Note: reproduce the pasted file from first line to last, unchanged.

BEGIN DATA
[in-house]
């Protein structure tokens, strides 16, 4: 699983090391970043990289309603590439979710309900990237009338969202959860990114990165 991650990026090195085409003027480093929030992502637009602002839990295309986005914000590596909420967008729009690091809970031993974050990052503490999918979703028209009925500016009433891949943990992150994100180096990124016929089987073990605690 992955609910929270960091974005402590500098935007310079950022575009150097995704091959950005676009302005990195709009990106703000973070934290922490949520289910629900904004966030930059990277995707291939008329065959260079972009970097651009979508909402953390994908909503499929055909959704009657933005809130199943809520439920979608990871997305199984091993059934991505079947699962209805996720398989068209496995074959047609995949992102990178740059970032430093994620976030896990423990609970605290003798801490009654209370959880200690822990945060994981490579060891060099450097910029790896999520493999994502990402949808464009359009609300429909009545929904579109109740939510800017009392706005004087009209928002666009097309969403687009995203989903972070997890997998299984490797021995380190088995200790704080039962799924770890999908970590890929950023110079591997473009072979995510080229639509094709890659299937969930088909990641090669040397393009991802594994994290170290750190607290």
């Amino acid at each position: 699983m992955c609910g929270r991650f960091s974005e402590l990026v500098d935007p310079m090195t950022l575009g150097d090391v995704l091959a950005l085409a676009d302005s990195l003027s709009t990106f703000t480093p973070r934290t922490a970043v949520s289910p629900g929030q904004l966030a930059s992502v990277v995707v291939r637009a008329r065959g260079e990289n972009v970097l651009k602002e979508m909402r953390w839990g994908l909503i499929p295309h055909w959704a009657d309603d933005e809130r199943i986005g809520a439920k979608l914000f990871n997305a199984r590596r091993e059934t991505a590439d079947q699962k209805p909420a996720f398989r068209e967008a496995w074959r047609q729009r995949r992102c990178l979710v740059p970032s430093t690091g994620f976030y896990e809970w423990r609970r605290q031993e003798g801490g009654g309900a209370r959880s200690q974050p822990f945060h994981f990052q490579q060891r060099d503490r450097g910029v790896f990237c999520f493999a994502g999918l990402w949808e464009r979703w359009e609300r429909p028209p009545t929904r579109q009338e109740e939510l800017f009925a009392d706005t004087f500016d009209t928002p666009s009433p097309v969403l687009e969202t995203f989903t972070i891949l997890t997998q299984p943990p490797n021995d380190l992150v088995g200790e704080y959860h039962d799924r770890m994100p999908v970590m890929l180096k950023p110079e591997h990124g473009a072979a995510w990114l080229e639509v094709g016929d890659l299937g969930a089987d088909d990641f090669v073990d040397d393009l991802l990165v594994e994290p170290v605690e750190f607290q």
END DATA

[in-house]
């Protein structure tokens, strides 16, 4: 699983090391970043990289309603590439979710309900990237009338969202959860990114990165 991650990026090195085409003027480093929030992502637009602002839990295309986005914000590596909420967008729009690091809970031993974050990052503490999918979703028209009925500016009433891949943990992150994100180096990124016929089987073990605690 992955609910929270960091974005402590500098935007310079950022575009150097995704091959950005676009302005990195709009990106703000973070934290922490949520289910629900904004966030930059990277995707291939008329065959260079972009970097651009979508909402953390994908909503499929055909959704009657933005809130199943809520439920979608990871997305199984091993059934991505079947699962209805996720398989068209496995074959047609995949992102990178740059970032430093994620976030896990423990609970605290003798801490009654209370959880200690822990945060994981490579060891060099450097910029790896999520493999994502990402949808464009359009609300429909009545929904579109109740939510800017009392706005004087009209928002666009097309969403687009995203989903972070997890997998299984490797021995380190088995200790704080039962799924770890999908970590890929950023110079591997473009072979995510080229639509094709890659299937969930088909990641090669040397393009991802594994994290170290750190607290």
């Amino acid at each position: 699983m992955c609910g929270r991650f960091s974005e402590l990026v500098d935007p310079m090195t950022l575009g150097d090391v995704l091959a950005l085409a676009d302005s990195l003027s709009t990106f703000t480093p973070r934290t922490a970043v949520s289910p629900g929030q904004l966030a930059s992502v990277v995707v291939r637009a008329r065959g260079e990289n972009v970097l651009k602002e979508m909402r953390w839990g994908l909503i499929p295309h055909w959704a009657d309603d933005e809130r199943i986005g809520a439920k979608l914000f990871n997305a199984r590596r091993e059934t991505a590439d079947q699962k209805p909420a996720f398989r068209e967008a496995w074959r047609q729009r995949r992102c990178l979710v740059p970032s430093t690091g994620f976030y896990e809970w423990r609970r605290q031993e003798g801490g009654g309900a209370r959880s200690q974050p822990f945060h994981f990052q490579q060891r060099d503490r450097g910029v790896f990237c999520f493999a994502g999918l990402w949808e464009r979703w359009e609300r429909p028209p009545t929904r579109q009338e109740e939510l800017f009925a009392d706005t004087f500016d009209t928002p666009s009433p097309v969403l687009e969202t995203f989903t972070i891949l997890t997998q299984p943990p490797n021995d380190l992150v088995g200790e704080y959860h039962d799924r770890m994100p999908v970590m890929l180096k950023p110079e591997h990124g473009a072979a995510w990114l080229e639509v094709g016929d890659l299937g969930a089987d088909d990641f090669v073990d040397d393009l991802l990165v594994e994290p170290v605690e750190f607290q």